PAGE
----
The British Empire and its effect on Plymouth

Captain James Cook

Captain James Cook was one of the most famous and most important explorers ever to leave Britain. His journeys in the eighteenth century were unlike any expeditions conceived before. They were scientific endeavours which were literally mapping the unknown world. Each of the three important expeditions departed from Plymouth and returned there also.

After completed a comprehensive survey of Newfoundland from 1763 to 1767 it was a journey to the South Seas that would transform his fortunes. By the time of his return from Newfoundland, the Royal Society had been planning an expedition to the south Pacific to observe the transit of Venus across the face of the sun, which would enable the distance between the earth and the sun to be calculated. The Royal Society's first choice to lead this expedition was Alexander Dalrymple, but the Admiralty, who were to provide the ship, insisted that it should be commanded by a naval officer, and so Cook was appointed instead. The Whitby-built Earl of Pembroke of 336 tons was bought by the Admiralty and renamed Endeavour. Having passed for lieutenant on 13 May, Cook was appointed in command of her on 25 May 1768 and joined her two days later. The astronomer Charles Green was appointed by the Royal Society to observe the transit of Venus, with Cook as the second observer. Joseph Banks, a wealthy amateur botanist, also joined the expedition, bringing with him as his assistants Daniel Solander and Diedrich Spöring together with the landscape artist Alexander Buchan and the botanical artist Sydney Parkinson. The island of Tahiti, whose longitude had recently been determined astronomically by Samuel Wallis, was chosen for the observation.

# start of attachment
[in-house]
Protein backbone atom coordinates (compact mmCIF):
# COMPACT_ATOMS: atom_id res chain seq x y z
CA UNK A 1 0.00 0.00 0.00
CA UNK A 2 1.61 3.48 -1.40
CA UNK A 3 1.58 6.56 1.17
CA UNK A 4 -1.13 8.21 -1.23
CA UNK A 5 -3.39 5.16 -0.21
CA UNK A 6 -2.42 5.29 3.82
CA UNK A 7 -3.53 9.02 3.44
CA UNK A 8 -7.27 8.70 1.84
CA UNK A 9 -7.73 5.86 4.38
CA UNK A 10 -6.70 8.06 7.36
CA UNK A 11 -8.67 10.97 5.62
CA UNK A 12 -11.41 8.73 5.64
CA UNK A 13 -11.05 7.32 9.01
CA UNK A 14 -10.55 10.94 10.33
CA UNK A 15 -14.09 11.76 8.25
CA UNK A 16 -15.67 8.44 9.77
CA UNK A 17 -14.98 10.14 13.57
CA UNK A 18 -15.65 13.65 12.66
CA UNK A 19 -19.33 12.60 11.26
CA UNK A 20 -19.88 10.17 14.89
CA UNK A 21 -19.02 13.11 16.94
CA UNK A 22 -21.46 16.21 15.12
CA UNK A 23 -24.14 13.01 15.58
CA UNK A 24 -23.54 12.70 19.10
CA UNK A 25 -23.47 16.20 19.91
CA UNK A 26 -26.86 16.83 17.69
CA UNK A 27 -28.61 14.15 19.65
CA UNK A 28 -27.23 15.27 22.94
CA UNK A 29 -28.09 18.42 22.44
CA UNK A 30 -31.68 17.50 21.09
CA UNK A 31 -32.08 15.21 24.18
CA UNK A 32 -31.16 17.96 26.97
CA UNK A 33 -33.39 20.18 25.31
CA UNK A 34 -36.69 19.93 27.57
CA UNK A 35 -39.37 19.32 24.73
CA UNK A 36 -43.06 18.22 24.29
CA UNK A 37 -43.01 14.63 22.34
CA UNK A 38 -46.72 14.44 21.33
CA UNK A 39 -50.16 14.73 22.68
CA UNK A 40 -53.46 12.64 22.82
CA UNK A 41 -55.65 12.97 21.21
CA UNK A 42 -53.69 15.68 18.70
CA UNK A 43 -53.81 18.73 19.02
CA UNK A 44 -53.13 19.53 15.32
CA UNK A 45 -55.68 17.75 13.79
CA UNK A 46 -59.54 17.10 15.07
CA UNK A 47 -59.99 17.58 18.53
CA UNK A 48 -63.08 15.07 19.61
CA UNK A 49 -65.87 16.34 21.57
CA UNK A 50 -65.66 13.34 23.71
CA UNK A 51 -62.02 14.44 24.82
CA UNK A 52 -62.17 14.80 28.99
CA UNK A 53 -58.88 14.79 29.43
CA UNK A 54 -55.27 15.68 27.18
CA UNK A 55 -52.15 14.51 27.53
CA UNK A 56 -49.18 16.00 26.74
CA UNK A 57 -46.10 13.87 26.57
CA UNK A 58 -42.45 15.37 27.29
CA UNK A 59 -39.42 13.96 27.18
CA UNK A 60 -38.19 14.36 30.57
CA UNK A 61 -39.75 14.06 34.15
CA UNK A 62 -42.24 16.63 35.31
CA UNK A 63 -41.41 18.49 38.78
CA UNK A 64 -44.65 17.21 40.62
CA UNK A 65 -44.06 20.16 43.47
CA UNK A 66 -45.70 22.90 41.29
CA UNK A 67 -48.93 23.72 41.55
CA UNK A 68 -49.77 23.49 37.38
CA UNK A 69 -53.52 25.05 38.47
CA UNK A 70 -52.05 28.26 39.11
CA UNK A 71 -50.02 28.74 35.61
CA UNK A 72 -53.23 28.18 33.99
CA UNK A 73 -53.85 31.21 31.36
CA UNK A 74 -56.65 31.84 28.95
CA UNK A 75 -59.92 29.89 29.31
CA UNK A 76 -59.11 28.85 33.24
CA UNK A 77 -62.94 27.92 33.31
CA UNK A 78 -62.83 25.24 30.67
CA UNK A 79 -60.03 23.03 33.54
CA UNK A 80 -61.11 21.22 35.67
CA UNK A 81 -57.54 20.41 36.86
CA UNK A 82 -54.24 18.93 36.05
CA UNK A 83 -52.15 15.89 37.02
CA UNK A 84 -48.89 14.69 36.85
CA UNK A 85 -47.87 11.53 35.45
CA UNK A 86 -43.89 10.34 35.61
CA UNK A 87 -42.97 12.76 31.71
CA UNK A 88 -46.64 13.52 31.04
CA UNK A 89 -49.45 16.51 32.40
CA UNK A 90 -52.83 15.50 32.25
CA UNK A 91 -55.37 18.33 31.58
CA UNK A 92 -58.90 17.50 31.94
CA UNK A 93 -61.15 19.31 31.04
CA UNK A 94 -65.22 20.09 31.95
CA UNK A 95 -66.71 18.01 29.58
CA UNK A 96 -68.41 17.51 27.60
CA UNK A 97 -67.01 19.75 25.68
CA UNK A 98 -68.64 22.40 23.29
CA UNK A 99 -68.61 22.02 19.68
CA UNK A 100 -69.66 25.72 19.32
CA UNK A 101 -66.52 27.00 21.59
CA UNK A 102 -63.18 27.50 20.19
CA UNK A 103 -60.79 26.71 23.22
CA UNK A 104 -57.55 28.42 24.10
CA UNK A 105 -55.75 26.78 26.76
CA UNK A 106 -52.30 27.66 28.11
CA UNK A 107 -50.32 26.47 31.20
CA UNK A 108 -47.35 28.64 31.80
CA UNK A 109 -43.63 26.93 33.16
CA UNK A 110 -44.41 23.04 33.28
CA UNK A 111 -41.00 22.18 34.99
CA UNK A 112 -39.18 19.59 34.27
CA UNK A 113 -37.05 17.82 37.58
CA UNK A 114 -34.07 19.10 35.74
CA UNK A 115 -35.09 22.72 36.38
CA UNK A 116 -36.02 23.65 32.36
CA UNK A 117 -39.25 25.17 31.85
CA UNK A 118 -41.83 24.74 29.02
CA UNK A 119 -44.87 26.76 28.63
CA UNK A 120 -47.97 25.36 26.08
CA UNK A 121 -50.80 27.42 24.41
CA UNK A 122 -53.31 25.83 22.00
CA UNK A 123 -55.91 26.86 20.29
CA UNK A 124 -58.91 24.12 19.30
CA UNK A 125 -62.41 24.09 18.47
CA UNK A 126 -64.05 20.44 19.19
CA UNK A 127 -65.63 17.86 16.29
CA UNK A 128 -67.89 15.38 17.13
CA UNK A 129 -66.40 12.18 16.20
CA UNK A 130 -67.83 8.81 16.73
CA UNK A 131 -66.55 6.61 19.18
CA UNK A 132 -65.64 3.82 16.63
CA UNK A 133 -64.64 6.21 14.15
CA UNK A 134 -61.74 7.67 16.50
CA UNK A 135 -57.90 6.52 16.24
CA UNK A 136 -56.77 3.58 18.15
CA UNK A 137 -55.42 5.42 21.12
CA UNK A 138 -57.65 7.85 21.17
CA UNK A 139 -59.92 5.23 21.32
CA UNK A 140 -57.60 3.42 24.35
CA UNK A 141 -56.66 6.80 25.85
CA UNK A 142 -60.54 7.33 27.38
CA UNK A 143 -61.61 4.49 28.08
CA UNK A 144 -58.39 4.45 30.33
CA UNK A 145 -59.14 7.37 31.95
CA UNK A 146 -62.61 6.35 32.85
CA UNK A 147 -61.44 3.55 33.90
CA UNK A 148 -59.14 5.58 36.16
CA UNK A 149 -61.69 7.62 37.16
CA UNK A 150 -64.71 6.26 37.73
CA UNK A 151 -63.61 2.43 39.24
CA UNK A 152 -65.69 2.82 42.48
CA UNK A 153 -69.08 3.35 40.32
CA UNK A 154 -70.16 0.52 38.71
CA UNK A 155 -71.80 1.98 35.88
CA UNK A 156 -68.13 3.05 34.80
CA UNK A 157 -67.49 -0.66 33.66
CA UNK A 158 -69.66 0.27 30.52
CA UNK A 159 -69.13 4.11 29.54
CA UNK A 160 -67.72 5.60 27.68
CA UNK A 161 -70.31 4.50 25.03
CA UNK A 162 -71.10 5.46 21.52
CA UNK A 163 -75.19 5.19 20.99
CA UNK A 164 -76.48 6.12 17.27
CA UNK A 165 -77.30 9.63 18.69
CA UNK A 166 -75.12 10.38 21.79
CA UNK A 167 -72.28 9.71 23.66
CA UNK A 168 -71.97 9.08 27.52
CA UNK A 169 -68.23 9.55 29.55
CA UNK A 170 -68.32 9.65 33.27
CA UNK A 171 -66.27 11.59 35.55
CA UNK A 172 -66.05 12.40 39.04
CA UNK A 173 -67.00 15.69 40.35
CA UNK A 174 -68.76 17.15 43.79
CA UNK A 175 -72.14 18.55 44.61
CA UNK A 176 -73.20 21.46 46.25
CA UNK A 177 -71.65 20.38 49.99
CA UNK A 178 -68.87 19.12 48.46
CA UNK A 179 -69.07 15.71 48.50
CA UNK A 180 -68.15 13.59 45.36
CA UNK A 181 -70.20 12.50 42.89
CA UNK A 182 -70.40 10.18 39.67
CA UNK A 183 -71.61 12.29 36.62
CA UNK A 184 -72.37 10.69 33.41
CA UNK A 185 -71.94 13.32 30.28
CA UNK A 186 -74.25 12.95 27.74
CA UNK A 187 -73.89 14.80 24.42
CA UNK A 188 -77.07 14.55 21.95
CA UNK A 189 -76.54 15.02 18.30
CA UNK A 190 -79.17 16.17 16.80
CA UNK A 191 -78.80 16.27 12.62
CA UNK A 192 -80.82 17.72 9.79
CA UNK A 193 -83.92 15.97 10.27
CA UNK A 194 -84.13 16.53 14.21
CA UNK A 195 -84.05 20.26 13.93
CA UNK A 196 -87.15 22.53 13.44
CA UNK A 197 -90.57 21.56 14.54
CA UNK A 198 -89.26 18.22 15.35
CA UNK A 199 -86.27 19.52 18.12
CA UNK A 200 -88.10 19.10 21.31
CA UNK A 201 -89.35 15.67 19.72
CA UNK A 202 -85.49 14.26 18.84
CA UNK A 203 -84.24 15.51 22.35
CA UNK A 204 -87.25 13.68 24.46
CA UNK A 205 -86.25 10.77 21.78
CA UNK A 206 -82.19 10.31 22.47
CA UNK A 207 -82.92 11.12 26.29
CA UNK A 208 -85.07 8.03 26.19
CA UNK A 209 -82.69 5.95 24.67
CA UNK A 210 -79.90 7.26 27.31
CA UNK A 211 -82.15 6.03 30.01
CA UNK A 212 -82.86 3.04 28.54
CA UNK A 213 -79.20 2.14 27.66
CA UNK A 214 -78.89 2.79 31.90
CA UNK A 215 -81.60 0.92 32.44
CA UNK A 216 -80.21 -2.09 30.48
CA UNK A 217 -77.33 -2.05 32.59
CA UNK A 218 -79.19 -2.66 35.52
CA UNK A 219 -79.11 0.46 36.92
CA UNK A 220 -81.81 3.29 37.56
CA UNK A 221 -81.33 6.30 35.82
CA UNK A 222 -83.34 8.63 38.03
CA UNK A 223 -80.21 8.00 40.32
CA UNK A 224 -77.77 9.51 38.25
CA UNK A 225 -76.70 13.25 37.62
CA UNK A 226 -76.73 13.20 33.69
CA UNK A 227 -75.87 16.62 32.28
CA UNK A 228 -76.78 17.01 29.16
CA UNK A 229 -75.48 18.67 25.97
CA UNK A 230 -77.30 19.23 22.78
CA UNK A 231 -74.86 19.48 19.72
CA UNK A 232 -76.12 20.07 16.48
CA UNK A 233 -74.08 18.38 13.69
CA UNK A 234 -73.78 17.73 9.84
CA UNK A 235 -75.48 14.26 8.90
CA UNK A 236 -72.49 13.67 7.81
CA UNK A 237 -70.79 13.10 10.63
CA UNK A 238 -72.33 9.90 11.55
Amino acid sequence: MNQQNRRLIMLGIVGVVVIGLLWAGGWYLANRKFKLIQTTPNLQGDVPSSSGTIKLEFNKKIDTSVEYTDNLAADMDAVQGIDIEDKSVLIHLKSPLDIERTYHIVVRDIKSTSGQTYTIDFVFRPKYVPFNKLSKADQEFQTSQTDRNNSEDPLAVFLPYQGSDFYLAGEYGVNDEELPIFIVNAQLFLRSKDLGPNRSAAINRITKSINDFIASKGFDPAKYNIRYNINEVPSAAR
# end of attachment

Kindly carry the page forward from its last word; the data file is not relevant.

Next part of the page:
The Endeavour sailed from Plymouth on 25 August 1768 and, after calling at Madeira and Rio de Janeiro and rounding Cape Horn, anchored in Matavai Bay on the north coast of Tahiti on 13 April 1769. After successfully observing the transit on 3 June Cook, in accordance with his secret instructions, then sailed due south as far as 40°S to search for the great southern continent that geographers considered must exist in the Southern Ocean. Failing to sight land Cook then altered course to the west to investigate the land seen by Abel Tasman in 1642. The east coast of New Zealand was sighted on 6 October and Cook spent the next six months carrying out a running survey of New Zealand's North and South islands in which he established that Tasman's Staeten Landt was not part of the supposed southern continent. During this survey Cook was able to determine his longitude with considerable accuracy by means of the newly established method of lunar distances.